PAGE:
How is this exercise like membership in the Church? (We need to work together to fulfill the mission of the Church. We need each other’s help.)
What can we do to work together more effectively to fulfill the mission of the Church?
Being True to the Church
Share the following experience of a young Latter-day Saint doctor:
“I did not realize how much the Church had done for me until I left my home and went to study at a large medical university. I feared I could not keep up with the other students. There were only four Mormons in the entire class, but we all soon found out that we had an advantage over most of the others because of the opportunities the Church had given us. We were not afraid to stand in front of our classes and give reports. We could work well with our classmates and teachers because we had taken part in Church activities that had given us these skills. We did well in our studies because we had learned that help is always near, through prayer.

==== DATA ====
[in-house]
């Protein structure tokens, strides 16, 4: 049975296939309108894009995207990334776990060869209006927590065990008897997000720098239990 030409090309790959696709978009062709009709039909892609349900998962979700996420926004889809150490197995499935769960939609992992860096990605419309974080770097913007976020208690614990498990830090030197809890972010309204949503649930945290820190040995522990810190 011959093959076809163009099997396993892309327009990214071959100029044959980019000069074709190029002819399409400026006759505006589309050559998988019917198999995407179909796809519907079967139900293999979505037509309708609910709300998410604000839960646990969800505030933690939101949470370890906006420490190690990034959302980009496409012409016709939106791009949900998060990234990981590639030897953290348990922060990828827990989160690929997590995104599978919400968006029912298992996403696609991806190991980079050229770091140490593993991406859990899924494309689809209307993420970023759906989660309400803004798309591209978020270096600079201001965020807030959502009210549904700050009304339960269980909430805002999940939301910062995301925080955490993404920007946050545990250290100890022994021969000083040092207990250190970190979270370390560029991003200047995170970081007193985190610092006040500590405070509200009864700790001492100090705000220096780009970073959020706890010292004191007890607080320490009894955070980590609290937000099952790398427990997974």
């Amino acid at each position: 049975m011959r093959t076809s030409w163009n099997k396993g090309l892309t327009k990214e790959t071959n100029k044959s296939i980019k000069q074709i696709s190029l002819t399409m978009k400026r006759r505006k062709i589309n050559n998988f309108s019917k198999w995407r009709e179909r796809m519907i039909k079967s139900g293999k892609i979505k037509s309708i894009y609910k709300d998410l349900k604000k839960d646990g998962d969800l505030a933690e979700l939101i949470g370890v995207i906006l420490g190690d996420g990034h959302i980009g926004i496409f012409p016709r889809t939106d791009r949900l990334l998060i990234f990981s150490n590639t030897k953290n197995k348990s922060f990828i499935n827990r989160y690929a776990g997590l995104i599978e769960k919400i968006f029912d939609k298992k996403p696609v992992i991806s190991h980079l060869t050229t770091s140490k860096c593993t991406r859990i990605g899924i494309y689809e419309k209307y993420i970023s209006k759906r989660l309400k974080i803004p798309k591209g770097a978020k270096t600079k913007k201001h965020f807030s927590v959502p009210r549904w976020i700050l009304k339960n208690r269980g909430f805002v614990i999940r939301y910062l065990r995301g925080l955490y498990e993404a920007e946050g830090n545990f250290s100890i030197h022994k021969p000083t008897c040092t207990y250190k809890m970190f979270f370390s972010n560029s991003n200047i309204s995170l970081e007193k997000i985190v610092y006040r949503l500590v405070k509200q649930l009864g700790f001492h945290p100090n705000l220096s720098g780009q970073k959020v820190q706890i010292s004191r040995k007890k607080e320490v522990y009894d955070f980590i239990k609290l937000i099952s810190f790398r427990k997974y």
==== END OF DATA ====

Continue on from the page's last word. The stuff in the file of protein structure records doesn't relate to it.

“We discovered, too, how much we meant to each other. We were suddenly among people with many different beliefs and ways of life, and it was important to us to have friends who believed as we did, friends who knew the way our Father in Heaven wants us to live. We did not want to follow the temptations of the world, and we needed each other.
“I am so grateful for all the Church has done for me as a person, when I didn’t even know that it was happening” (in Walk in His Ways: Basic Manual for Children, Part A , 76).
How has the Church helped you?
How can we show that membership in the Church is important to us?
Ask class members to think about what their words and actions say about their feelings about the Church. Then read the following statement by President Joseph F. Smith, sixth President of the Church:
“My standing in the Church is worth more to me than this life—ten thousand times. For in this I have life everlasting” (quoted by Joseph Fielding Smith, in The Progress of Man , 450).
After reading President Smith’s testimony, bear your own testimony about the importance of the Church in your life.